- 12. Feng S, Xu Y, Guo C, Zheng J, Zhou B, et al. (2016) Modulation of miR156 to identify traits associated with vegetative phase change in tobacco (Nicotiana tabacum). J Exp Bot 67: 1493–1504. pmid:26763975
- 13. Wang J-W, Park MY, Wang LJ, Koo Y, Chen XY, et al. (2011) MiRNA control of vegetative phase change in trees. PLoS Genet 7: e1002012. pmid:21383862
- 14. Xie K, Shen J, Hou X, Yao J, Li X, et al. (2012) Gradual increase of miR156 regulates temporal expression changes of numerous genes during leaf development in rice. Plant Physiol 158: 1382–1394. pmid:22271747
- 15. Hudson CJ, Freeman JS, Jones RC, Potts BM, Wong MM, et al. (2014) Genetic control of heterochrony in Eucalyptus globulus. G3 4: 1235–1245. pmid:24950963
- 16. Xu M, Hu T, Smith MR, Poethig RS (2016) Epigenetic regulation of vegetative phase change in Arabidopsis. Plant Cell 28: 28–41. pmid:26704382
- 17. Rubio-Somoza I, Zhou CM, Confraria A, Martinho C, von Born P, et al. (2014) Temporal control of leaf complexity by miRNA-regulated licensing of protein complexes. Curr Biol 24: 2714–2719. pmid:25448000
- 18. Wang J-W, Czech B, Weigel D (2009) miR156-regulated SPL transcription factors define an endogenous flowering pathway in Arabidopsis thaliana. Cell 138: 738–749. pmid:19703399
- 19. Reinhart BJ, Weinstein EG, Rhoades MW, Bartel B, Bartel DP (2002) MicroRNAs in plants. Genes Dev 16: 1616–1626. pmid:12101121
- 20. Shikata M, Yamaguchi H, Sasaki K, Ohtsubo N (2012) Overexpression of Arabidopsis miR157b induces bushy architecture and delayed phase transition in Torenia fournieri. Planta 236: 1027–1035. pmid:22552637
- 21. Xu M, Hu T, Zhao J, Park MY, Earley KW, et al. (2016) Developmental functions of miR156-regulated SQUAMOSA PROMOTER BINDING PROTEIN-LIKE (SPL) genes in Arabidopsis thaliana. PLoS Genet 12: e1006263. pmid:27541584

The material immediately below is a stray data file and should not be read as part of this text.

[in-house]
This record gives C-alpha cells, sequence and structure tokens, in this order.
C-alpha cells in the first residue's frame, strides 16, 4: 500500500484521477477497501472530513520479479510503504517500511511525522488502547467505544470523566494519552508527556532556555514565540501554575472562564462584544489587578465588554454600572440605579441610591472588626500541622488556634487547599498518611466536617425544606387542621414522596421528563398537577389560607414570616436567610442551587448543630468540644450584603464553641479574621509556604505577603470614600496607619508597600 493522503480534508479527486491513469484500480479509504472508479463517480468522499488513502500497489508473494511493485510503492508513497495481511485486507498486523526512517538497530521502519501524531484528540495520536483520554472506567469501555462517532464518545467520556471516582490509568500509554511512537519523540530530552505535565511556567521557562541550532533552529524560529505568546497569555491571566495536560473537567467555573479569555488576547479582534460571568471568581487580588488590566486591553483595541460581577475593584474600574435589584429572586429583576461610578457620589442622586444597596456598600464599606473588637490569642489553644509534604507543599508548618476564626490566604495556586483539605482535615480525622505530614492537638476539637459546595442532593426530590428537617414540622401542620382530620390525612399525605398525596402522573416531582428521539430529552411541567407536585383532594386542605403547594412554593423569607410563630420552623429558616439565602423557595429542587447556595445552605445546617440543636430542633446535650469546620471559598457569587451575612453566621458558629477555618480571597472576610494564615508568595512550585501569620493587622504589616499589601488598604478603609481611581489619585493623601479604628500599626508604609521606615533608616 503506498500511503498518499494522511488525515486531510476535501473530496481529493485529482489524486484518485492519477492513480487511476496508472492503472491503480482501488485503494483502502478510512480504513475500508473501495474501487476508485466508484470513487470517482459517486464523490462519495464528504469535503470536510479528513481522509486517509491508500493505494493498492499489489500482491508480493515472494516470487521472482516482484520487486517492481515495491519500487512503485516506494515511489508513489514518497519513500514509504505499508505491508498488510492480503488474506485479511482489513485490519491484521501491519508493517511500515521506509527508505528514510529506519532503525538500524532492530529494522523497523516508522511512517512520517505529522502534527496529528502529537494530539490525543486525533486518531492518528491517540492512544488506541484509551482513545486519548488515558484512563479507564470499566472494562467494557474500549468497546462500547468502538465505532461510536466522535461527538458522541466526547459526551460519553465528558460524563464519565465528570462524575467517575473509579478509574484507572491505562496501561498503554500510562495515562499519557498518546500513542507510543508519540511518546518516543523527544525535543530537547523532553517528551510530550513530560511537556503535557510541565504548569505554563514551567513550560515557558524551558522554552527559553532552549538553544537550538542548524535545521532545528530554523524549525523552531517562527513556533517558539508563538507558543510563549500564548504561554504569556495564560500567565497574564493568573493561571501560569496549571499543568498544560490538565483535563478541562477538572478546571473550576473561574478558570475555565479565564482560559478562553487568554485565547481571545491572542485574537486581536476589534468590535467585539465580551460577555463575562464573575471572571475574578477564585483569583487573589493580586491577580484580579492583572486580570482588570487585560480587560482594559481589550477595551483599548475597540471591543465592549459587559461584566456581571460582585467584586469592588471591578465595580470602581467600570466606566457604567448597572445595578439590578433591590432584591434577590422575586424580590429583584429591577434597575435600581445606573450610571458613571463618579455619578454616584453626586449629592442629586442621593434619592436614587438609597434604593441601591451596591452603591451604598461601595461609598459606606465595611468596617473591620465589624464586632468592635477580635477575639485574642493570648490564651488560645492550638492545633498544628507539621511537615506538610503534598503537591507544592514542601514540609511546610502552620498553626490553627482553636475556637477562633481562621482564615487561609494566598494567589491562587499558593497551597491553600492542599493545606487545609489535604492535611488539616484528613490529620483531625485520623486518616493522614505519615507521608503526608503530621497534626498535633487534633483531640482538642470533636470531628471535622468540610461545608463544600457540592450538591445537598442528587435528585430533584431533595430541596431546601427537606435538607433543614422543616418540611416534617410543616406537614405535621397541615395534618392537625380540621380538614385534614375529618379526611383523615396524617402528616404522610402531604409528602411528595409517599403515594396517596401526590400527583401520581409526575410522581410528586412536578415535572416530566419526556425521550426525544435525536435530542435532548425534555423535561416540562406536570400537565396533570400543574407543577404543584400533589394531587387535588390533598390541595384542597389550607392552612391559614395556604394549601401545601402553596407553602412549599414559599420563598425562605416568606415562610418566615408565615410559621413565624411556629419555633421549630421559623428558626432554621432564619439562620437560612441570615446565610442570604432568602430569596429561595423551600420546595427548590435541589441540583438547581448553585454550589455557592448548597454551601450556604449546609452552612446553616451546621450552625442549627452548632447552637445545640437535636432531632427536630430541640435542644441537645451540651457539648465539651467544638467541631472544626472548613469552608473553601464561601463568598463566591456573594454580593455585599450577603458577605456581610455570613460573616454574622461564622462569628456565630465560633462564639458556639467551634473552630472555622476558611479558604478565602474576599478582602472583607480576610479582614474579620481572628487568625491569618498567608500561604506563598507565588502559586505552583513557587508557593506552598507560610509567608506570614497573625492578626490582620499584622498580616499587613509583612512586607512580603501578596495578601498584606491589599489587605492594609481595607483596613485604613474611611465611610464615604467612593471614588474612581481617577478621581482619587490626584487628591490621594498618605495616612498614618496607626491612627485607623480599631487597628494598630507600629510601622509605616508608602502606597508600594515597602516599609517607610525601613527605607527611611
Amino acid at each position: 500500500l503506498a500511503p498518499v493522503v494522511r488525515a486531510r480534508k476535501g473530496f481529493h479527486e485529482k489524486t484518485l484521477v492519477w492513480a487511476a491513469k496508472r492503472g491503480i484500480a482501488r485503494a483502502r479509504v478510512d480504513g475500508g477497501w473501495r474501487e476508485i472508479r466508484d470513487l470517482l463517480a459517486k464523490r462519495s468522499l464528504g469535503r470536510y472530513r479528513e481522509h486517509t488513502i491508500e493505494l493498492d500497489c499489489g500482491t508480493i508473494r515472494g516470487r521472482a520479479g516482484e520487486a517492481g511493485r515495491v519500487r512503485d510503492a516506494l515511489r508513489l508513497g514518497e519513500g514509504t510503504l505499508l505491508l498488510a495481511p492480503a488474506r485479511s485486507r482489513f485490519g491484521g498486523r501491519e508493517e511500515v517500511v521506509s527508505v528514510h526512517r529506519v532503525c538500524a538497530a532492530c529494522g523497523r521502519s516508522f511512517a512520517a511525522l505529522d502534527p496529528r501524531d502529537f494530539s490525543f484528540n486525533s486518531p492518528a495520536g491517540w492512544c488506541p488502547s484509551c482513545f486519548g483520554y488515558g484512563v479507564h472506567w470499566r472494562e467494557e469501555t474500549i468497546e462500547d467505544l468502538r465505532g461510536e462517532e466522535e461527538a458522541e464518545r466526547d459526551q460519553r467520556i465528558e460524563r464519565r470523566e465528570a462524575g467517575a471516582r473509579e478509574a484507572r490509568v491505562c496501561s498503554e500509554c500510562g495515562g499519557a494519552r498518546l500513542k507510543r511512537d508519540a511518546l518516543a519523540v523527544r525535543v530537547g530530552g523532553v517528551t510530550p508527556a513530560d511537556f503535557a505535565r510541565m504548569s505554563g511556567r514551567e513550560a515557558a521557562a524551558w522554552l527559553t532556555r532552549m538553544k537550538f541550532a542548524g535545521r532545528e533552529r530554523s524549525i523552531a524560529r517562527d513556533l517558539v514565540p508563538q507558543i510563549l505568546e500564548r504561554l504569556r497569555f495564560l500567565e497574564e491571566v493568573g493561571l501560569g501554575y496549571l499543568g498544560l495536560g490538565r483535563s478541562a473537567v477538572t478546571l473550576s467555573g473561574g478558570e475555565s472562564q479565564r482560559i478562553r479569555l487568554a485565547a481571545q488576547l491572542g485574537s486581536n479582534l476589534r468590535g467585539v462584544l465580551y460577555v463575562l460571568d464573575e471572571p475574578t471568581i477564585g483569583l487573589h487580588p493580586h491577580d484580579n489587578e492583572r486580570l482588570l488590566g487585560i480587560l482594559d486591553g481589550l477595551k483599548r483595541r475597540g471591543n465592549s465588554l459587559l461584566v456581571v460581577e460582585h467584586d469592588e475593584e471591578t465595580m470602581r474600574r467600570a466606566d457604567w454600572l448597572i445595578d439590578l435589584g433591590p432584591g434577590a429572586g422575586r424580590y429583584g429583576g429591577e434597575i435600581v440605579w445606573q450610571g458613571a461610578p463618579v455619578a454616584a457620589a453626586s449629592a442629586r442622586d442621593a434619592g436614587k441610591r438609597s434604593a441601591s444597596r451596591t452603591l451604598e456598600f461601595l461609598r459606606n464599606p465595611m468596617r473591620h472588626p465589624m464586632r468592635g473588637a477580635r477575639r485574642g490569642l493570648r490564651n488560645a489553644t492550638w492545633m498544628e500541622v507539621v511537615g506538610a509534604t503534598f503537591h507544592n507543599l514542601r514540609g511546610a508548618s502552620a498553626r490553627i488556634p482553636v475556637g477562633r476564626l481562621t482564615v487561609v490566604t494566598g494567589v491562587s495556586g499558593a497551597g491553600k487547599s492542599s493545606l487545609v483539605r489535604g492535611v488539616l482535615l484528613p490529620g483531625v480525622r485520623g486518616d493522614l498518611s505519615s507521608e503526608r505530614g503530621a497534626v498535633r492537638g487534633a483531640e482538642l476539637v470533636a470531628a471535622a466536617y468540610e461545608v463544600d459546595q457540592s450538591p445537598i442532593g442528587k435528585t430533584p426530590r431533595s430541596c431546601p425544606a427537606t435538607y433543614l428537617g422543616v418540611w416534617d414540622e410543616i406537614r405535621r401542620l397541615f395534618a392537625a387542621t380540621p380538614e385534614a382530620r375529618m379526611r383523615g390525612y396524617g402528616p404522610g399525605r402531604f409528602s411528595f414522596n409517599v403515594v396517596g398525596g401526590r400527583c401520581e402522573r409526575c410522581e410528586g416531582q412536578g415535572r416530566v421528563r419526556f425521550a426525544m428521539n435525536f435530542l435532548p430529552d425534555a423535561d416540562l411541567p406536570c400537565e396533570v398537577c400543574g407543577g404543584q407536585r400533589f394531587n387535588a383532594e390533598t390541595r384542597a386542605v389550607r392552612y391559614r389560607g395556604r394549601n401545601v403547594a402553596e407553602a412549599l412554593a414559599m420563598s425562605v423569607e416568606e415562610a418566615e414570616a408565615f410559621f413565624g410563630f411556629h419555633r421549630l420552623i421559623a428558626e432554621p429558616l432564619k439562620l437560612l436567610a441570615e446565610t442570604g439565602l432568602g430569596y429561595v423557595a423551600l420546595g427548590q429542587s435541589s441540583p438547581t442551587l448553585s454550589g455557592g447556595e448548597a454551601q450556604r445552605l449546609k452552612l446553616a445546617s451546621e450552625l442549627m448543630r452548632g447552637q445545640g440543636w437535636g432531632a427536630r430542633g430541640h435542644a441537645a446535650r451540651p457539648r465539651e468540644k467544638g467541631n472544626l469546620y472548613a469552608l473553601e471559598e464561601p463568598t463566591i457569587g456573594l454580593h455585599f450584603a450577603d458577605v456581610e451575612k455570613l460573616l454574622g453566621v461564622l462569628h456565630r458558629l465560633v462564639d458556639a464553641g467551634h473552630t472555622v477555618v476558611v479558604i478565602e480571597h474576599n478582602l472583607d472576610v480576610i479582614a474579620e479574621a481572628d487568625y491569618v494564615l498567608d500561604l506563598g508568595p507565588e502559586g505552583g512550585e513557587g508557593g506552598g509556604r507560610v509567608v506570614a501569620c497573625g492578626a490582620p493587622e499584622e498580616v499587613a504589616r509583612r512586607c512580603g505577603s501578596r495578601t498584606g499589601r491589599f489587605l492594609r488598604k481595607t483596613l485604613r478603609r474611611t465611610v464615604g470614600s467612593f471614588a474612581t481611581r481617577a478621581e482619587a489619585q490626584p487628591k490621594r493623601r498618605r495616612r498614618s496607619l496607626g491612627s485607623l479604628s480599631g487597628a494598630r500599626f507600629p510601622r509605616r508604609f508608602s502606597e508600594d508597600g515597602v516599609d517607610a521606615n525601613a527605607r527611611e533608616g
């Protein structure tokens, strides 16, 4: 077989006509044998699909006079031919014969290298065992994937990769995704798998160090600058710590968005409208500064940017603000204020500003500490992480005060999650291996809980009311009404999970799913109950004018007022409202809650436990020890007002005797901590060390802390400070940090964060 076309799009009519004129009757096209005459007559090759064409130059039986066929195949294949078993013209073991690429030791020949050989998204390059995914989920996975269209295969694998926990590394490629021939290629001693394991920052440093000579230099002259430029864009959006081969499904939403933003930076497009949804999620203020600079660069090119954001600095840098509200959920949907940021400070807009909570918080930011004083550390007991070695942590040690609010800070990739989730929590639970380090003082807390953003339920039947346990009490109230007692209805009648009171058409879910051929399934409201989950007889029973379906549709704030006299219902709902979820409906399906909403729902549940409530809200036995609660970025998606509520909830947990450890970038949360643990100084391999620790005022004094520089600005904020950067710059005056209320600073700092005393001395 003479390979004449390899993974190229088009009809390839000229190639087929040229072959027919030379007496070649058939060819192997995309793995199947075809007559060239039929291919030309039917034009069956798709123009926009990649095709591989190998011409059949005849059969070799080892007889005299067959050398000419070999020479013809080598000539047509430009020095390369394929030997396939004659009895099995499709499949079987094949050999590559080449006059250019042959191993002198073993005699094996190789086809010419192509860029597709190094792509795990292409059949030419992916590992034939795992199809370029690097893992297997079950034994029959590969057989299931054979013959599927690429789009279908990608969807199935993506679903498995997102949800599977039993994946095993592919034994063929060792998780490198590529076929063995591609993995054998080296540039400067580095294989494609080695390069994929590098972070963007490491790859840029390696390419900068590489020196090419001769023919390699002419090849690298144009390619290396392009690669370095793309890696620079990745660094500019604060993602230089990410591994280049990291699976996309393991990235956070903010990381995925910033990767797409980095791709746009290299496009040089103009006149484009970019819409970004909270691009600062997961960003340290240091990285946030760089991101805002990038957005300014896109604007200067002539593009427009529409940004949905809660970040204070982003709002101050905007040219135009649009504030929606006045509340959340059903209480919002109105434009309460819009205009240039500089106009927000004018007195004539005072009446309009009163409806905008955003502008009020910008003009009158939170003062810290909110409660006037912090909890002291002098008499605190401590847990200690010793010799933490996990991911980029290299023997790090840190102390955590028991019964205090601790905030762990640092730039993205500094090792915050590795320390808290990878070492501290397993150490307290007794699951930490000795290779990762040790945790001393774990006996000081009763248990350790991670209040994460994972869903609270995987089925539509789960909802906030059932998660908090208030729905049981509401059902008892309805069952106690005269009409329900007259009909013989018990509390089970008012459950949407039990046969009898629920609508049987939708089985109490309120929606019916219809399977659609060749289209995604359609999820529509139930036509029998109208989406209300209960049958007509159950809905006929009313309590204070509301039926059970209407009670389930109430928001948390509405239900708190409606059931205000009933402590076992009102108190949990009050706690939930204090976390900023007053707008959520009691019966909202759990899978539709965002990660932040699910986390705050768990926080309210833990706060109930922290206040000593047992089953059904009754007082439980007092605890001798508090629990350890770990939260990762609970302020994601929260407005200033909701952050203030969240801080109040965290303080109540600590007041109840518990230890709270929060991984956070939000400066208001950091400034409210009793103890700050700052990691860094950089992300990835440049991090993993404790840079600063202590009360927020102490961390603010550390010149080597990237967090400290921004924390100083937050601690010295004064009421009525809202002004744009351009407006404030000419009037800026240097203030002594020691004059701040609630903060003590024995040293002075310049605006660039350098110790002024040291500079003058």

- 22. Iwakawa HO, Tomari Y (2015) The functions of microRNAs: mRNA decay and translational repression. Trends Cell Biol 25: 651–665. pmid:26437588
- 23. Gandikota M, Birkenbihl RP, Hohmann S, Cardon GH, Saedler H, et al. (2007) The miRNA156/157 recognition element in the 3' UTR of the Arabidopsis SBP box gene SPL3 prevents early flowering by translational inhibition in seedlings. Plant J 49: 683–693. pmid:17217458
- 24. Brodersen P, Sakvarelidze-Achard L, Bruun-Rasmussen M, Dunoyer P, Yamamoto YY, et al. (2008) Widespread translational inhibition by plant miRNAs and siRNAs. Science 320: 1185–1190. pmid:18483398
- 25. Yang L, Wu G, Poethig RS (2012) Mutations in the GW-repeat protein SUO reveal a developmental function for microRNA-mediated translational repression in Arabidopsis. Proc Natl Acad Sci U S A 109: 315–320. pmid:22184231
- 26. Iwakawa HO, Tomari Y (2013) Molecular insights into microRNA-mediated translational repression in plants. Mol Cell 52: 591–601. pmid:24267452
- 27. Li S, Liu L, Zhuang X, Yu Y, Liu X, et al. (2013) MicroRNAs inhibit the translation of target mRNAs on the endoplasmic reticulum in Arabidopsis. Cell 153: 562–574. pmid:23622241
- 28. Lee I, Amasino RM (1995) Effect of vernalization, photoperiod, and light quality on the flowering phenotype of Arabidopsis plants containing the FRIGIDA gene. Plant Physiol 108: 157–162. pmid:12228459